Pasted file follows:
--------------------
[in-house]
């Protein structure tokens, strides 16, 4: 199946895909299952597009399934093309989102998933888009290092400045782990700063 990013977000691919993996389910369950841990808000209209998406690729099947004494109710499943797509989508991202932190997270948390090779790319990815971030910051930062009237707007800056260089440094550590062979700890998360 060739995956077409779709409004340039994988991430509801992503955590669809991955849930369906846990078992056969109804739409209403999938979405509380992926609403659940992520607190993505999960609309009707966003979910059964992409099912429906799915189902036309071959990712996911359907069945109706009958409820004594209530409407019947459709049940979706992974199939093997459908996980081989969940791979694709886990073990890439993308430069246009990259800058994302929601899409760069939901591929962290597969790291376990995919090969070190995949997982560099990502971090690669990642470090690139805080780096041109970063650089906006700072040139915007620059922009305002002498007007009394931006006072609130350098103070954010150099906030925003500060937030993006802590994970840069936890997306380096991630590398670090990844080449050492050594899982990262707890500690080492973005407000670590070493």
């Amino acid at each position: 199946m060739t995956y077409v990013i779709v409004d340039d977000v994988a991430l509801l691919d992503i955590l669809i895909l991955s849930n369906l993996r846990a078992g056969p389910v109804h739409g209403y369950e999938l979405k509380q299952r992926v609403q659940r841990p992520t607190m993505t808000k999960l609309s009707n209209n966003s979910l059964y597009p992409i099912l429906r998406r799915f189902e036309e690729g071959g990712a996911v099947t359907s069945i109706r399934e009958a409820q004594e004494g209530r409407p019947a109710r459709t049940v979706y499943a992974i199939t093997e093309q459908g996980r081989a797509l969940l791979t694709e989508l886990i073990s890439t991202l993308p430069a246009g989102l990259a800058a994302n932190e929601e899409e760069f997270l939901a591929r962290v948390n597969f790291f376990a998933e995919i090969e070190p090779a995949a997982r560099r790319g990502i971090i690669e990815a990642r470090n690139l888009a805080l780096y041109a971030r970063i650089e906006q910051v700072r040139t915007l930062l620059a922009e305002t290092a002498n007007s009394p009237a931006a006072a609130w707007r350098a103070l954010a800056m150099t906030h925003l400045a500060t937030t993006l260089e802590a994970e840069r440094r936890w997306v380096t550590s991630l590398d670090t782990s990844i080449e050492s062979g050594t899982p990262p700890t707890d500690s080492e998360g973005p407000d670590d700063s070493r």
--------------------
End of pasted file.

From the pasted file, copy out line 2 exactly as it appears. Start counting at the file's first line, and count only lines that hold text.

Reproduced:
């Protein structure tokens, strides 16, 4: 199946895909299952597009399934093309989102998933888009290092400045782990700063 990013977000691919993996389910369950841990808000209209998406690729099947004494109710499943797509989508991202932190997270948390090779790319990815971030910051930062009237707007800056260089440094550590062979700890998360 060739995956077409779709409004340039994988991430509801992503955590669809991955849930369906846990078992056969109804739409209403999938979405509380992926609403659940992520607190993505999960609309009707966003979910059964992409099912429906799915189902036309071959990712996911359907069945109706009958409820004594209530409407019947459709049940979706992974199939093997459908996980081989969940791979694709886990073990890439993308430069246009990259800058994302929601899409760069939901591929962290597969790291376990995919090969070190995949997982560099990502971090690669990642470090690139805080780096041109970063650089906006700072040139915007620059922009305002002498007007009394931006006072609130350098103070954010150099906030925003500060937030993006802590994970840069936890997306380096991630590398670090990844080449050492050594899982990262707890500690080492973005407000670590070493």